A conversation with Charles Marsh, author of Strange Glory: A Life of Dietrich Bonhoeffer (INTERVIEW)
(Photos by Gudrun Senger)
I recently had the opportunity to interview Dr. Charles Marsh, Commonwealth Professor of Religious Studies at the University of Virginia, about his 25-year interest in Dietrich Bonhoeffer and his terrific recent book, Strange Glory: A Life of Dietrich Bonhoeffer. Here is our conversation:
You’ve been interested in Dietrich Bonhoeffer for some time. What initially drew you to write a dissertation on his philosophical thought over 25 years ago?
He threw me a life-line when I was drowning in the theory-drenched academic culture of the 1980’s. I mean, his writing and legacy illuminated, when I really needed it, a pathway back to terra firma—to Jesus.
In my graduate student years at Harvard and UVa, I tried with ever maddening ferocity to bridge what felt like an inseparable divide between intellectual life and compassionate service, theological inquiry and Christian mission. From September to May, I read Kant, Hegel, Schleiermacher, Fichte, Feuerbach, Heidegger, Derrida, and Foucault; in the summers, I worked in inner-city Atlanta, in a neighborhood called Reynoldstown, in a community-building program for minority youth. For five summers there I ran a day camp called Body and Soul, combining basketball, Bible study and poetry, but my return to Cambridge or Charlottesville every Fall undid whatever fragile unity was achieved in the summer months.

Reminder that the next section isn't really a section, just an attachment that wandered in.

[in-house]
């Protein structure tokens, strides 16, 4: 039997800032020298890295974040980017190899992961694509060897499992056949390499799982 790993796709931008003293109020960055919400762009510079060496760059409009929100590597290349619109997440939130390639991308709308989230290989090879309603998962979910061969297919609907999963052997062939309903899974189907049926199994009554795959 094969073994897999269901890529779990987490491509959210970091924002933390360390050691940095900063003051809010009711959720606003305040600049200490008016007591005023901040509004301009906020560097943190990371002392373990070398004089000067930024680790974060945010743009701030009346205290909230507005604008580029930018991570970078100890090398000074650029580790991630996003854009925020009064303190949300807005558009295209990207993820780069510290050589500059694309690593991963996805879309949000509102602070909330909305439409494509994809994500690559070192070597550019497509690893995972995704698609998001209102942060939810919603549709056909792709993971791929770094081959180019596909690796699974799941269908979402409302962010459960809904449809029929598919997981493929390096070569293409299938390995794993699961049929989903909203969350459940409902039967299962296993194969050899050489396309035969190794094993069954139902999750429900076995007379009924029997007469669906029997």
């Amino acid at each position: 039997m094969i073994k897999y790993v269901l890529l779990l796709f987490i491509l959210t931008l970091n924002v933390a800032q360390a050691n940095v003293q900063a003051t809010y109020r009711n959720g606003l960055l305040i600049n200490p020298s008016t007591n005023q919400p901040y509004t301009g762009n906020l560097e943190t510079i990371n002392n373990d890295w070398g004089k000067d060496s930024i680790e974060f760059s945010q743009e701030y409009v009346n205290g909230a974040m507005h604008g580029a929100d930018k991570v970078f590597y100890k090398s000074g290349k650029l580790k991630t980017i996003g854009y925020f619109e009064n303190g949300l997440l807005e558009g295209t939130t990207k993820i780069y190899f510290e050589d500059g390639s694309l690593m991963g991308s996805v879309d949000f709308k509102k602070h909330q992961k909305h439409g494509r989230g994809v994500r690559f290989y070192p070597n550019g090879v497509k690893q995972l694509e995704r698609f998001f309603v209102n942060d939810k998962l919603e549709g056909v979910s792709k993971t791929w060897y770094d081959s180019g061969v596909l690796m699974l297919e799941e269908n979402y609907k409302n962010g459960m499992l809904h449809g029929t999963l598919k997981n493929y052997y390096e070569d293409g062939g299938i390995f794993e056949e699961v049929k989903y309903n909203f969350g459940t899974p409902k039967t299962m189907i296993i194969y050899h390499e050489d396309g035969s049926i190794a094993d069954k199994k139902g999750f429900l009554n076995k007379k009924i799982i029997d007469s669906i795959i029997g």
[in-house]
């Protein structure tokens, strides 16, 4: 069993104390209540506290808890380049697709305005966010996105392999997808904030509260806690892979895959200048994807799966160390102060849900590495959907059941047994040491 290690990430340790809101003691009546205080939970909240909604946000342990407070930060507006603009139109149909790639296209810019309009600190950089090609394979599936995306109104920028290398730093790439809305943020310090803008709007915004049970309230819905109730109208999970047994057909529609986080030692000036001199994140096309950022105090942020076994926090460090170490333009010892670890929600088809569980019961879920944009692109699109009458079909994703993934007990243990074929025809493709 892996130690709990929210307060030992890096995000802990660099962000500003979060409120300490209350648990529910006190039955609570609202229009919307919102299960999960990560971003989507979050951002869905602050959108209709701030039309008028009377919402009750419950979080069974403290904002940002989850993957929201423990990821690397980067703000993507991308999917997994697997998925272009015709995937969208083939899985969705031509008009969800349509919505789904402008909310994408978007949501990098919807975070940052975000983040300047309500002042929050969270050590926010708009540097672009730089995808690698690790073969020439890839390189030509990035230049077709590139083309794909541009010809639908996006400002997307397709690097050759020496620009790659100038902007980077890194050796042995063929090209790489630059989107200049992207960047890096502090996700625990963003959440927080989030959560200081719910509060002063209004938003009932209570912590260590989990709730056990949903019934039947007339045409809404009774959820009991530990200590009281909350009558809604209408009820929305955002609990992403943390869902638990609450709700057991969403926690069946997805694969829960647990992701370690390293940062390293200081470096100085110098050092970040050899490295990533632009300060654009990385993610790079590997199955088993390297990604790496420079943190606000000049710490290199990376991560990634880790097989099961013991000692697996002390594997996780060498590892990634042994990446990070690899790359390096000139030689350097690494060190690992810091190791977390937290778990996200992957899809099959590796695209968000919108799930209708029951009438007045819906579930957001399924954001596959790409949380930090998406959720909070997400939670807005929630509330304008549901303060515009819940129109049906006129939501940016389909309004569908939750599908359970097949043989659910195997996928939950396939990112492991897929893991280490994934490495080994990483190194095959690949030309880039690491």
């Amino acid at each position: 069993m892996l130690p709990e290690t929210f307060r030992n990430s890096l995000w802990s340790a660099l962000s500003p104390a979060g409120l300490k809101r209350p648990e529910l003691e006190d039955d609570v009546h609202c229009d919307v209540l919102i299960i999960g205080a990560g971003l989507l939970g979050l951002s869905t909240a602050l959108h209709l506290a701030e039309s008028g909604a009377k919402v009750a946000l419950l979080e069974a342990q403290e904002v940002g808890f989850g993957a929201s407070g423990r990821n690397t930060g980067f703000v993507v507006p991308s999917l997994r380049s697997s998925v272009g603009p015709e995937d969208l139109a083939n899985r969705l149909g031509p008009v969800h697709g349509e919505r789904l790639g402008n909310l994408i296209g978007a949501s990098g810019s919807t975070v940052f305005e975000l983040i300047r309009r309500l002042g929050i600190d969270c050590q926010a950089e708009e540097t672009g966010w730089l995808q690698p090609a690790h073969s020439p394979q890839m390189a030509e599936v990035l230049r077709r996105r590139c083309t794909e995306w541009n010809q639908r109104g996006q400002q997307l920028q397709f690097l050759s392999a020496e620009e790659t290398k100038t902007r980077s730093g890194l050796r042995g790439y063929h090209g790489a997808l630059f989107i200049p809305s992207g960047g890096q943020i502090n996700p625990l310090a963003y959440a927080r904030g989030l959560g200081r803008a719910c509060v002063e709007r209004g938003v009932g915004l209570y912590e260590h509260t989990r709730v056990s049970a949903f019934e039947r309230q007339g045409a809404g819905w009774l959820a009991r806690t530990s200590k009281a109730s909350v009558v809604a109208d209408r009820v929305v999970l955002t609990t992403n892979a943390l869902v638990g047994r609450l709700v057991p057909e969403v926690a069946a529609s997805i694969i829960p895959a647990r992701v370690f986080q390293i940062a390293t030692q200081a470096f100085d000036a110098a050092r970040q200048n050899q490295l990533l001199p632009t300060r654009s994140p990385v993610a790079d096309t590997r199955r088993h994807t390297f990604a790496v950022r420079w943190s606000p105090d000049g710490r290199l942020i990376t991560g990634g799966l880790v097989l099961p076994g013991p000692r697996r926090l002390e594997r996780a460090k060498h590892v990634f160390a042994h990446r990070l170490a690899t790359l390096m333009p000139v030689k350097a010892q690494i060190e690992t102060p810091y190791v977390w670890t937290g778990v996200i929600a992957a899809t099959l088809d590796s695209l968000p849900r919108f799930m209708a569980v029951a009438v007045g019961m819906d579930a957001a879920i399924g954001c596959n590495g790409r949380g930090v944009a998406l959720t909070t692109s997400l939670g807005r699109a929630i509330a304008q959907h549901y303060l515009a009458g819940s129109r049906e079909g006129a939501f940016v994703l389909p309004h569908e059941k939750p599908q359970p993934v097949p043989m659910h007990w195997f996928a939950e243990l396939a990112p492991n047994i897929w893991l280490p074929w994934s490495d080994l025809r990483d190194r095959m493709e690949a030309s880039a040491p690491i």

In fact, I came to Bonhoeffer late in my studies. I’d heard his story in sermons, and read sections of Cost of Discipleship and Letters and Papers from Prison. I did not realize, until I included a section on his thought in my doctoral comps, that he’d struggled to break free of the same suffocating intellectual inheritance. His writings were a liberation; here was a young philosophical theologian shaped by familiar influences who experienced, as I had, the liberal Protestant tradition as an enervating weight, but in the lived realities of faith and in his own immersion in the “church of the outcasts of America” found the grace that turned him from the “phraseological to the real”.
The philosophical discourse of interiority grows grim and gray, and I knew I wanted to be outside, in the sunlight, where you can walk and move and grow and feel and love.
What kept you interested in him over the years?
So after I finished the dissertation—a lumbering 505 page thesis on Bonhoeffer’s critique of modern German philosophy—got it published, wrote some articles, did the things I needed to do for tenure and promotion, a few years into my teaching career, I was surprised to discover suddenly that my thoughts and dreams, and increasingly my journals and notebooks, were filled with memories of my southern evangelical childhood. I had plans to write a book on the doctrine of the Trinity, but now found it nearly impossible to concentrate on this great doctrine. Instead one morning—it was twenty ago this summer—I packed my Honda wagon and headed south with little more than a full tank of gas, a microcassette recorder and a credit card. I asked questions to anyone who would talk with me about why white Christians in the south during the civil rights years remained